For years, I’ve compromised. I prefer organic coffee, but it’s always been so pricey that I’ve mixed it half and half with cheaper Fair Trade but not organic coffee. Every once in awhile, I’d check the prices of organic coffee, but every time, even the store brand was much more expensive than the generic non-organic.
That’s why I was stunned when I checked it a few days ago and found that the store brand organic was actually cheaper per-pound than the generic non-organic coffee I usually buy. What’s going on here, I wondered. Well, whatever is going on, it’s going on with other foods too. The organic cereal that Daughter loves is cheaper than the giant cereal conglomerate’s non-organic and so were dozens of other items.
I have no actual proof for why this is happening, at least here in the Northeast, but I have a theory. Organic food production doesn’t use chemical fertilizers. Most organic producers didn’t have to adapt their growing practices when prices started rising, because they’d started out with a business model that uses less energy than big agro-businesses.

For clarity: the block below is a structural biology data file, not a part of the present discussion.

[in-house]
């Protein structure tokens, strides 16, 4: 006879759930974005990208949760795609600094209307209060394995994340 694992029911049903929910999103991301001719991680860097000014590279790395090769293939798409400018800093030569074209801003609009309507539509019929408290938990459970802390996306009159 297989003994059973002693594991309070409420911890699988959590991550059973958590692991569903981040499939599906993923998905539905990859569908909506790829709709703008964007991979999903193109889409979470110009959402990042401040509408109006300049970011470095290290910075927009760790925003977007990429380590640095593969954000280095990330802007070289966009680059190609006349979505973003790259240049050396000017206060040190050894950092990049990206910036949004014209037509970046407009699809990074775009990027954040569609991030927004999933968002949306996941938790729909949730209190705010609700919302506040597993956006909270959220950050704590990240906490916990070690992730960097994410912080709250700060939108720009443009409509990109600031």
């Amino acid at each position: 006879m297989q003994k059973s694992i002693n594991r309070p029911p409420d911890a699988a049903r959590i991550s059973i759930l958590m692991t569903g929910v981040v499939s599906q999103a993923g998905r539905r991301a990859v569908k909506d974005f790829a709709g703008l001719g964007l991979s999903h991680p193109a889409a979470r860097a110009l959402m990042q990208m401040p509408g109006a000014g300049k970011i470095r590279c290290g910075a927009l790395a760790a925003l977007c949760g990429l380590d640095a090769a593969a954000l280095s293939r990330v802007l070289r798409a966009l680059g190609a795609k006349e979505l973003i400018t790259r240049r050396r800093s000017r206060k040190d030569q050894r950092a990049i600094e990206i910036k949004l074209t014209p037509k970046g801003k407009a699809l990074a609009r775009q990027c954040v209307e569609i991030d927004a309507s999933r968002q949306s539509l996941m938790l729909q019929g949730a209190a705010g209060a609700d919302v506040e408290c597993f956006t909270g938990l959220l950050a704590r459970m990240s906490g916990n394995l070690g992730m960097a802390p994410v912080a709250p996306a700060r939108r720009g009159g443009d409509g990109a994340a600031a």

I suspect that their delivery fleets are more fuel-efficient also, because the kind of business owner who believes that organically grown produce is better is generally more eco-conscious. So as fuel prices rise and chemical fertilizers and pesticides add to the cost of the corn in your frozen dinner, Annie’s macaroni and cheese dinners are priced to compete with that orange-colored competitor from the Big K.
It will be interesting to see if this trend continues.
Authors: Rachel M. Gonzales from Rentbestcars.com